Meet the Pastors

Rev. Charles Straight - Lead Pastor

Preferred Pronouns: He, him, his

Rev. Charles M. Straight is currently Pastor of the Faith United Methodist Church in Dolton, Illinois. In addition to his traditional pastoral duties at Faith, he also heads a Social Justice Ministry, The Next Movement, under the Faith UMC umbrella. He served in the position of Assistant Pastor at the Wesley United Methodist Church for seven years prior to his current appointment. During that time, he chaired the Evangelism Committee and was Overseer of the AIDS Ministry. Rev. Straight is Board Member and President, of The People’s Lobby Education Institute. He is a member of the HIV Prevention Taskforce for the Northern Illinois Conference of the United Methodist Church.

His past leadership roles include: Board Member at the AIDS Foundation of Chicago, the Black Church & HIV Advisory Committee for the NAACP, member of the Spiritual Care Committee for Bonaventure House, member of Pastor’s United for Change, a community action group made up of ministers involved in the issues of crime, health, education, social justice and economic empowerment of local community members where he served as Chairman of the Health Committee. Pastor Straight also serve three years as Chairman of the Local School Counsel for his children’s school; and for two years, President of the West Chesterfield Community Association.

Rev. Straight was a member of the Fellowship Missionary Baptist Church from 1973 to 2000. During his 27 years membership he served in the capacity of Associate Minister starting in 1974. In that capacity, Rev. Straight served faithfully in Fellowship’s combined choirs, the Mission Department which provides spiritual support and guidance to persons confined to hospitals, prisons, nursing homes, and mental institutions, as well as conducting worship services for the Children’s Church. In 1985, Rev. Straight organized and chaired the city’s first African-American church-based AIDS ministries, serving over 25 HIV-impacted church members at Fellowship and other churches. In the past 20 plus years, Rev. Straight has provided vital services to the HIV/AIDS community, working as a Licensed Practical Nurse and volunteering in such institutions as Howard Brown Health Center, Martha Washington Hospital Treatment Center, Kupona Network, Evanston Health Department, Chicago Community Programs for Clinical Research on AIDS, and Project Coordinator for the HIV Vaccine Preparedness Trails at Cook County’s Stroger Hospital.

In the past, Rev. Straight also served as chairman of the board of BE-HIV, a not-for-profit social support agency in Evanston, Illinois. He also served as an advisory board member of the Lutheran Social Services Second Family Program, which provides placement services for children orphaned by parents or caregivers impacted by HIV/AIDS. Rev. Straight was also a member of the City of Chicago’s HIV Prevention Planning Group and chaired the Needs Assessment Committee. He remains a certified instructor for Midwest AIDS Training and Education Center (MATEC) and has provided HIV/AIDS technical support to various churches and agencies targeting children and adults. Now an empty nester, he was a licensed foster parent or adoptive parent for Krystal, Kenneth, Ruth, Jeremiah, and Jasmine, whom he raised to adulthood.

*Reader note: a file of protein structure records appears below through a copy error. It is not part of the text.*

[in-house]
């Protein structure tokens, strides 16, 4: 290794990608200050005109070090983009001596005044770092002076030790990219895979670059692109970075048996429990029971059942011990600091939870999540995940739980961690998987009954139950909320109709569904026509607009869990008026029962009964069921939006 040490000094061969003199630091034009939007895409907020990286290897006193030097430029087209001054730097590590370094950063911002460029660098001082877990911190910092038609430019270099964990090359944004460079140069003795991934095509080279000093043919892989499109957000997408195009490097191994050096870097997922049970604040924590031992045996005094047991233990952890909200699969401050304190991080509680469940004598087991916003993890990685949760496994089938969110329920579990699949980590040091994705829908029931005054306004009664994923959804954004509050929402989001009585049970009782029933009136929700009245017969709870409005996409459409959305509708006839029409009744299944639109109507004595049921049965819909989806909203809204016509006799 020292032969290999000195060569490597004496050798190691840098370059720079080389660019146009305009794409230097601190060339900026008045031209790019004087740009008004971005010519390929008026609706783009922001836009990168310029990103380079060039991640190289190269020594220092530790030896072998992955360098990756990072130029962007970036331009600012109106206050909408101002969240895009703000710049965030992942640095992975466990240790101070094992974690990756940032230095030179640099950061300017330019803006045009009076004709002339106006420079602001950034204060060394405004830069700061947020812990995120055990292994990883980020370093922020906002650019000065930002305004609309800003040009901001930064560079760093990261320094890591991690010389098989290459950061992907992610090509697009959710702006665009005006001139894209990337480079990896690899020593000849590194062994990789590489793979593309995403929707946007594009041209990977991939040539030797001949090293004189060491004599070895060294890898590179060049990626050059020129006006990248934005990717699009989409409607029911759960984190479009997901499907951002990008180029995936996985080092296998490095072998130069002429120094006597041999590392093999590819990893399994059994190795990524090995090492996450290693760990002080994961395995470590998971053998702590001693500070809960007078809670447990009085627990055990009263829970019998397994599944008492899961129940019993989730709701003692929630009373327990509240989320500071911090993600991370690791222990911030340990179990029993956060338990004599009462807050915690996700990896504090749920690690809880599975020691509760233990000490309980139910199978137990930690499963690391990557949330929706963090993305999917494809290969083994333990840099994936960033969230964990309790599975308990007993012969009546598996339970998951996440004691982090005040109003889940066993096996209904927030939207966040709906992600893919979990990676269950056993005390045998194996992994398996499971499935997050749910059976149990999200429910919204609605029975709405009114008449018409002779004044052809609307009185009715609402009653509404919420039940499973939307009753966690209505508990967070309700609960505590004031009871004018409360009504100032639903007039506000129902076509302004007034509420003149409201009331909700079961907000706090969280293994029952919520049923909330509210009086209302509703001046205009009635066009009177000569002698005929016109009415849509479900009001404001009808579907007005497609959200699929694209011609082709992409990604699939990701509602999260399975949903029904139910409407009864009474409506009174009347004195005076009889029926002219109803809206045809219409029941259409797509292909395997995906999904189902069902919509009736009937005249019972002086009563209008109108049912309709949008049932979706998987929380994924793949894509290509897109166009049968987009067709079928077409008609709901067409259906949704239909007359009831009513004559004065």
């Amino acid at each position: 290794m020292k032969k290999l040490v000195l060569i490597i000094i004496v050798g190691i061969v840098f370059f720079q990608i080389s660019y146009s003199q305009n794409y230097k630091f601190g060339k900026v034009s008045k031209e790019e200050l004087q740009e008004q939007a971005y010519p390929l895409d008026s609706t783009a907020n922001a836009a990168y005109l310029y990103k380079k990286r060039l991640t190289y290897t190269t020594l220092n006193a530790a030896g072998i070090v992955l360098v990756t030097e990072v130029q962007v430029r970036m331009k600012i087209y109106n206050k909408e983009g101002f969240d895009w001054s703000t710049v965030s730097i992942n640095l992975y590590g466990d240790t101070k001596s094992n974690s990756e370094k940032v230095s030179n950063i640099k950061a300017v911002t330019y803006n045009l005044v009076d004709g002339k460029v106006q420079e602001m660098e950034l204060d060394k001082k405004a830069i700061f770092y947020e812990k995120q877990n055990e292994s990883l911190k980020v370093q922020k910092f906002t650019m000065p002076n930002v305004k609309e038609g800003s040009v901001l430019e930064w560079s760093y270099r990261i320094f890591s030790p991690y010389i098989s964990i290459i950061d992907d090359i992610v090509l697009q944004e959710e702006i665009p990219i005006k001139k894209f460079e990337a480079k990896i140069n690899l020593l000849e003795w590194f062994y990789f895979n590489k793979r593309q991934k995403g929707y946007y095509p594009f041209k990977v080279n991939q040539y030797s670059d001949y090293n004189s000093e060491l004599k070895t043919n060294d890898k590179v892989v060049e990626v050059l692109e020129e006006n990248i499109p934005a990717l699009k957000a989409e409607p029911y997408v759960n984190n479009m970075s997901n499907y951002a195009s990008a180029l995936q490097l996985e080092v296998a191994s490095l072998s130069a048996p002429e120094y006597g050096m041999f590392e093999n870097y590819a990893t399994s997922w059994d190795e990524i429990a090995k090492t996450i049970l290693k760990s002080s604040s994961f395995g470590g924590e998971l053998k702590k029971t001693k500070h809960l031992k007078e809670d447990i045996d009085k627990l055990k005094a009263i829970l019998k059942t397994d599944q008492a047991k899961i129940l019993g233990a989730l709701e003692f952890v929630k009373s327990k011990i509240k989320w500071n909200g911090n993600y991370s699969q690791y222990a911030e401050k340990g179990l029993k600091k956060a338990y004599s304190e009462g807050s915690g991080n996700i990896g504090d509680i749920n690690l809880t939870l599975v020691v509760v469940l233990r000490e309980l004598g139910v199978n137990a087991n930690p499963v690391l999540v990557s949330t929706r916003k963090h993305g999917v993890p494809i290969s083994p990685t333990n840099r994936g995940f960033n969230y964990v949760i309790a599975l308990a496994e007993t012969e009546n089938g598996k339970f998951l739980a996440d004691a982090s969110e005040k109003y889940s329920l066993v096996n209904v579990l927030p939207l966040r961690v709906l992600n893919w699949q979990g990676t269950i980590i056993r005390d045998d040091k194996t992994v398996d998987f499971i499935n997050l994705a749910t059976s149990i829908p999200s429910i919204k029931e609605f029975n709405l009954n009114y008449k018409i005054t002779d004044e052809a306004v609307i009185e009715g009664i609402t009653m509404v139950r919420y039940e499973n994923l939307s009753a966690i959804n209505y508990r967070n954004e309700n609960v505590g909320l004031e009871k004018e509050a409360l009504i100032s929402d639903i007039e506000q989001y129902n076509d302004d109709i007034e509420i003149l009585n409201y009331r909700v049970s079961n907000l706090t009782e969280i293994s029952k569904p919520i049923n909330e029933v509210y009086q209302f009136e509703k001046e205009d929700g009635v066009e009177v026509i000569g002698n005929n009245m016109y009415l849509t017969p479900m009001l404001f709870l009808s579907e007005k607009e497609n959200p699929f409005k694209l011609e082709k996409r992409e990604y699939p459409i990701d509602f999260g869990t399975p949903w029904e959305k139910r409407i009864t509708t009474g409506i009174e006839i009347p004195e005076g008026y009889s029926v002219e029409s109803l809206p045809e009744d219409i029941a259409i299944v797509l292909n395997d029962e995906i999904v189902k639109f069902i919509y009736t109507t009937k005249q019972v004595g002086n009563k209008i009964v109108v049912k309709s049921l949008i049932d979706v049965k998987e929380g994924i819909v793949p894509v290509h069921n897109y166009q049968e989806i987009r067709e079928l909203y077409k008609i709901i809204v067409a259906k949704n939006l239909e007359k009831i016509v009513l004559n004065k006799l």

Rev. Rachel Birkhahn-Rommelfanger (They/ She) – Community Minister

Preferred Pronouns: They/She, them/her, their/hers

A second-generation United Methodist clergywoman and Chicago native, Rachel Birkhahn-Rommelfanger fell in love with Jesus, justice, and the Church at a young age as she tagged along with her mother to work at church and with her father to protests. Her interest in faith grew in college at American University where she majored in history and sociology and spent hours at the interfaith center on campus leading a social justice team. During that time, she also advocated nationally for the voice of young people in the UM church, spoke about the importance of secular, spiritual, and religious communities in higher education, and worked nationally for LGBTQ equality in religious and secular settings.

After college, Rachel worked a variety of jobs in DC political and non-profit organizations working for environmental justice and women’s rights before being drawn back to faith work and attended Wesley Theological Seminary in DC. She was fully ordained as an Elder in the United Methodist Church in 2016 in the Northern Illinois Conference (of which Dolton is a part).

During her ministry, Rachel has served at local churches and on college campuses in Chicago, the DC area, and Tennessee. She has held offices at every level of the church, including being a delegate at the denominational policy-setting body and she has been on the boards of directors for the General Commission on Religion and Race, the Connectional Table of the UMC, the National Council of Churches Intergenerational Thinktank, and Reconciling Ministries Network. As an organizer and pastor, Rachel mobilized Chicago-area churches to raise $1 million to combat malaria in nine months, doubled the size of her congregation, inspired a worship service to take over a street as part of a Black Live Matter action, and participated in civil disobedience to push for a fairer state budget.

Rachel currently serves as a community minister and works as Advocacy Manager for the Chicago Jobs Council, where she lobbies the Illinois legislature for laws that promote economic and racial equity and justice.

She lives on the South Side with her partner, Will. At home, you might find her reading, planning a service project, enjoying a meal with friends, or out in nature.